New York Governor Andrew Cuomo Will Expand Access to Abortions and Contraception

Photo: AP
Photo: AP

New York Governor Andrew Cuomo continued to style himself as a leader of the democratic anti-Trump resistance (presidential aspirations beckon, no doubt), with his announcement on Saturday that he is widening reproductive rights protections for the New York women he serves. The guy definitely has his faults, but at least in this case his ambitions and impeccable political timing have led to a substantive policy action that will make abortion and contraception free for many thousands of women.


While Republicans rush to repeal the Affordable Care Act by whatever means available, Cuomo’s administration will soon require health insurers to cover medically necessary abortions and “most forms” of contraception (diaphragms, pills, intrauterine devices and emergency contraception will all be covered the New York Times, reports). The new regulations will reportedly allow doctors to decide whether a woman’s abortion is “medically necessary.”

New York state will also require insurers to provide women with a three-month supply of contraception the first time a prescription is filled, and up to 12 months-worth of contraception the second time. Previously, most insurers filled birth control prescriptions on a month-by-month basis.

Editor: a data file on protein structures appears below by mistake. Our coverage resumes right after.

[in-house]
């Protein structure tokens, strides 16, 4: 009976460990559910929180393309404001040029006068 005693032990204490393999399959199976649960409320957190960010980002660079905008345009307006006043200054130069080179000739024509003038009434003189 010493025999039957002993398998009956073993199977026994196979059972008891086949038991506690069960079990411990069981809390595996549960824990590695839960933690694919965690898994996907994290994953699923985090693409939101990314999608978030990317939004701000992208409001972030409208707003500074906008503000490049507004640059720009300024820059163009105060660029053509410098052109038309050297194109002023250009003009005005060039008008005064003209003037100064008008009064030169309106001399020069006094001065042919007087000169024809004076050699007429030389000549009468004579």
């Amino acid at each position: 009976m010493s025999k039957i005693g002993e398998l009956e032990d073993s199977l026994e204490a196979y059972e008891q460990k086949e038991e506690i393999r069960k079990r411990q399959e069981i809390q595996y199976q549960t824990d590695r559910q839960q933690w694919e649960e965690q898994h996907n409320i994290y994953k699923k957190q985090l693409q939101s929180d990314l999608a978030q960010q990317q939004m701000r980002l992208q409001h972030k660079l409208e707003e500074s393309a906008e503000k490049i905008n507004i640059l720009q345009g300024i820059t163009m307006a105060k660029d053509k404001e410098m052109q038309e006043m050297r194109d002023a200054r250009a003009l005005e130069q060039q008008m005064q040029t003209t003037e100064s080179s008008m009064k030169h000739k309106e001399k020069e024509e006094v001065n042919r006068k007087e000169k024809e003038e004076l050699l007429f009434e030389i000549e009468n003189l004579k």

These changes would expand upon protections provided by the Affordable Care Act, which mandates free access to most contraceptives, but not in bulk (more than one month at a time), and doesn’t do away with co-payments or annual deductibles for medically necessary abortions.

The governor’s office could not say exactly how many women will be affected, but estimated that about 2.2 million women are covered by commercial insurance policies that will be subject to these new regulations.

The governor’s counsel, Alphonso David, told the Times, “We want women to know that even if there are changes in federal law, there aren’t going to be any disruptions to their coverage here in New York.”


[via the New York Times]

contributing writer, nights


Queen of Bithynia

Well it’s good that his intense desire to be president occasionally leads him to do something decent.